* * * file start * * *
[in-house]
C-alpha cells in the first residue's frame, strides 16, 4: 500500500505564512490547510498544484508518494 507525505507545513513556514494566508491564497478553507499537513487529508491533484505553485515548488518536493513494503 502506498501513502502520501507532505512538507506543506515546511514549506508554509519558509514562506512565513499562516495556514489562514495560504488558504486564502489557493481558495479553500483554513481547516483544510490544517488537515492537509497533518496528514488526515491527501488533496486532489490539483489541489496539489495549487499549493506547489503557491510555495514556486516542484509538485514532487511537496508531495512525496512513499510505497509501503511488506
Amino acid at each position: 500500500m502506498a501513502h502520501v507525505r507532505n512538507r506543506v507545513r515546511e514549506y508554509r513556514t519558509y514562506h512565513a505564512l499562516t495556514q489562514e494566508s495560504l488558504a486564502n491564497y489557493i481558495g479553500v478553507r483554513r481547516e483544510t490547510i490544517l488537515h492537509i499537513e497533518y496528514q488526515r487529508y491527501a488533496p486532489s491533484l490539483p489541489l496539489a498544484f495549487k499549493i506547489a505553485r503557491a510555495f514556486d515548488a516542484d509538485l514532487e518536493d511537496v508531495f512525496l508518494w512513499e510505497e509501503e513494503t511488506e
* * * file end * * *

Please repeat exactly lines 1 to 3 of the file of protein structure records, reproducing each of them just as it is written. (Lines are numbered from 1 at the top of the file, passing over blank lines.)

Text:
[in-house]
C-alpha cells in the first residue's frame, strides 16, 4: 500500500505564512490547510498544484508518494 507525505507545513513556514494566508491564497478553507499537513487529508491533484505553485515548488518536493513494503 502506498501513502502520501507532505512538507506543506515546511514549506508554509519558509514562506512565513499562516495556514489562514495560504488558504486564502489557493481558495479553500483554513481547516483544510490544517488537515492537509497533518496528514488526515491527501488533496486532489490539483489541489496539489495549487499549493506547489503557491510555495514556486516542484509538485514532487511537496508531495512525496512513499510505497509501503511488506
Amino acid at each position: 500500500m502506498a501513502h502520501v507525505r507532505n512538507r506543506v507545513r515546511e514549506y508554509r513556514t519558509y514562506h512565513a505564512l499562516t495556514q489562514e494566508s495560504l488558504a486564502n491564497y489557493i481558495g479553500v478553507r483554513r481547516e483544510t490547510i490544517l488537515h492537509i499537513e497533518y496528514q488526515r487529508y491527501a488533496p486532489s491533484l490539483p489541489l496539489a498544484f495549487k499549493i506547489a505553485r503557491a510555495f514556486d515548488a516542484d509538485l514532487e518536493d511537496v508531495f512525496l508518494w512513499e510505497e509501503e513494503t511488506e